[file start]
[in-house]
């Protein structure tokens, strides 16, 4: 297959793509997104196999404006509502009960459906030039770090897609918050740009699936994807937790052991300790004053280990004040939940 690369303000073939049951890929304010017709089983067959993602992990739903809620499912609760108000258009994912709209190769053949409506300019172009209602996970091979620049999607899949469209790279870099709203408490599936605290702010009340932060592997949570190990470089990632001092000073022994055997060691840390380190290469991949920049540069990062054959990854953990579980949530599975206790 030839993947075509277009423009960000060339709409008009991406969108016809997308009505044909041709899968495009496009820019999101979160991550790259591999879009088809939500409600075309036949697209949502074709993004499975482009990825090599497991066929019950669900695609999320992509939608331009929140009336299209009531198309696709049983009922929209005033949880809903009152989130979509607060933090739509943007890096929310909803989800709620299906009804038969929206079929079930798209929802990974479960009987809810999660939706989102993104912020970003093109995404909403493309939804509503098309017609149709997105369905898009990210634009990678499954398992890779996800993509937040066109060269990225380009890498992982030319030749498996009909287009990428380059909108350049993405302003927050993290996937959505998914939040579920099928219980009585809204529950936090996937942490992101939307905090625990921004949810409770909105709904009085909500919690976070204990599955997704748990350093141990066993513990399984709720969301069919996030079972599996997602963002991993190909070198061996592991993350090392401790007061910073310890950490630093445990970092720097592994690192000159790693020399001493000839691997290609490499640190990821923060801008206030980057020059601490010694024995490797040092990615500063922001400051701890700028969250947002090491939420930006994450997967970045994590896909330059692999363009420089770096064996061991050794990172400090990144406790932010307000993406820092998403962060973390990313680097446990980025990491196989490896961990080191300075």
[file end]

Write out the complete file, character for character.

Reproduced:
[in-house]
């Protein structure tokens, strides 16, 4: 297959793509997104196999404006509502009960459906030039770090897609918050740009699936994807937790052991300790004053280990004040939940 690369303000073939049951890929304010017709089983067959993602992990739903809620499912609760108000258009994912709209190769053949409506300019172009209602996970091979620049999607899949469209790279870099709203408490599936605290702010009340932060592997949570190990470089990632001092000073022994055997060691840390380190290469991949920049540069990062054959990854953990579980949530599975206790 030839993947075509277009423009960000060339709409008009991406969108016809997308009505044909041709899968495009496009820019999101979160991550790259591999879009088809939500409600075309036949697209949502074709993004499975482009990825090599497991066929019950669900695609999320992509939608331009929140009336299209009531198309696709049983009922929209005033949880809903009152989130979509607060933090739509943007890096929310909803989800709620299906009804038969929206079929079930798209929802990974479960009987809810999660939706989102993104912020970003093109995404909403493309939804509503098309017609149709997105369905898009990210634009990678499954398992890779996800993509937040066109060269990225380009890498992982030319030749498996009909287009990428380059909108350049993405302003927050993290996937959505998914939040579920099928219980009585809204529950936090996937942490992101939307905090625990921004949810409770909105709904009085909500919690976070204990599955997704748990350093141990066993513990399984709720969301069919996030079972599996997602963002991993190909070198061996592991993350090392401790007061910073310890950490630093445990970092720097592994690192000159790693020399001493000839691997290609490499640190990821923060801008206030980057020059601490010694024995490797040092990615500063922001400051701890700028969250947002090491939420930006994450997967970045994590896909330059692999363009420089770096064996061991050794990172400090990144406790932010307000993406820092998403962060973390990313680097446990980025990491196989490896961990080191300075």